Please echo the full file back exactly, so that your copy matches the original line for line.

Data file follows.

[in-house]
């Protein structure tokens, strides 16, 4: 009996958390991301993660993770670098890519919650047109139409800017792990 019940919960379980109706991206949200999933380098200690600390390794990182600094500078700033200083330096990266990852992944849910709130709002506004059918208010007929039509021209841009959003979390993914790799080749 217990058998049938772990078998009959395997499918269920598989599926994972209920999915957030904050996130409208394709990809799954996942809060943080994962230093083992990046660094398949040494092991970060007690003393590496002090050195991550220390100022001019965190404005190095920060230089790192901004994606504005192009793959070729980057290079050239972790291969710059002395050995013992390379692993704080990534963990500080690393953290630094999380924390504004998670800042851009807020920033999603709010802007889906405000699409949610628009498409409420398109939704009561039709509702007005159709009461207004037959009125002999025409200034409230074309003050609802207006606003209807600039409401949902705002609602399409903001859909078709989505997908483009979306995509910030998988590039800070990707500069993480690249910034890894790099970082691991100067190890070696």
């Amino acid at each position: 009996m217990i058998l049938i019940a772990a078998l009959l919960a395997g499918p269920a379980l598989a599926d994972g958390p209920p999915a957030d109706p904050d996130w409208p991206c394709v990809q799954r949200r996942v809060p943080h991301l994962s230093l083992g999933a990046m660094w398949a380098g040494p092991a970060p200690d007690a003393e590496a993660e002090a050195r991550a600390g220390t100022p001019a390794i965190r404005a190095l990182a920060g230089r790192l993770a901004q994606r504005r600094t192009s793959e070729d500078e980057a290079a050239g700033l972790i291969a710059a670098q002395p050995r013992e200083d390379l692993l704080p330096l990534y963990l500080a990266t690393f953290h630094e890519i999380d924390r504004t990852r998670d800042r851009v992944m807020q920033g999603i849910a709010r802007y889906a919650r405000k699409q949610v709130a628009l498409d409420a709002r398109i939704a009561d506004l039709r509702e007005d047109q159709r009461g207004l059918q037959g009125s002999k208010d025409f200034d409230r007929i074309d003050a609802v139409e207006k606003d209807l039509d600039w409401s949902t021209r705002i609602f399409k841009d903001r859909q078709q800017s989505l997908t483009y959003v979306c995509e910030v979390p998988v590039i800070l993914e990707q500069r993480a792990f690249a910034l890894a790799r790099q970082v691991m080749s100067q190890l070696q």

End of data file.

[in-house]
């Protein structure tokens, strides 16, 4: 009996958390991301993660993770670098890519919650047109139409800017792990 019940919960379980109706991206949200999933380098200690600390390794990182600094500078700033200083330096990266990852992944849910709130709002506004059918208010007929039509021209841009959003979390993914790799080749 217990058998049938772990078998009959395997499918269920598989599926994972209920999915957030904050996130409208394709990809799954996942809060943080994962230093083992990046660094398949040494092991970060007690003393590496002090050195991550220390100022001019965190404005190095920060230089790192901004994606504005192009793959070729980057290079050239972790291969710059002395050995013992390379692993704080990534963990500080690393953290630094999380924390504004998670800042851009807020920033999603709010802007889906405000699409949610628009498409409420398109939704009561039709509702007005159709009461207004037959009125002999025409200034409230074309003050609802207006606003209807600039409401949902705002609602399409903001859909078709989505997908483009979306995509910030998988590039800070990707500069993480690249910034890894790099970082691991100067190890070696």
């Amino acid at each position: 009996m217990i058998l049938i019940a772990a078998l009959l919960a395997g499918p269920a379980l598989a599926d994972g958390p209920p999915a957030d109706p904050d996130w409208p991206c394709v990809q799954r949200r996942v809060p943080h991301l994962s230093l083992g999933a990046m660094w398949a380098g040494p092991a970060p200690d007690a003393e590496a993660e002090a050195r991550a600390g220390t100022p001019a390794i965190r404005a190095l990182a920060g230089r790192l993770a901004q994606r504005r600094t192009s793959e070729d500078e980057a290079a050239g700033l972790i291969a710059a670098q002395p050995r013992e200083d390379l692993l704080p330096l990534y963990l500080a990266t690393f953290h630094e890519i999380d924390r504004t990852r998670d800042r851009v992944m807020q920033g999603i849910a709010r802007y889906a919650r405000k699409q949610v709130a628009l498409d409420a709002r398109i939704a009561d506004l039709r509702e007005d047109q159709r009461g207004l059918q037959g009125s002999k208010d025409f200034d409230r007929i074309d003050a609802v139409e207006k606003d209807l039509d600039w409401s949902t021209r705002i609602f399409k841009d903001r859909q078709q800017s989505l997908t483009y959003v979306c995509e910030v979390p998988v590039i800070l993914e990707q500069r993480a792990f690249a910034l890894a790799r790099q970082v691991m080749s100067q190890l070696q």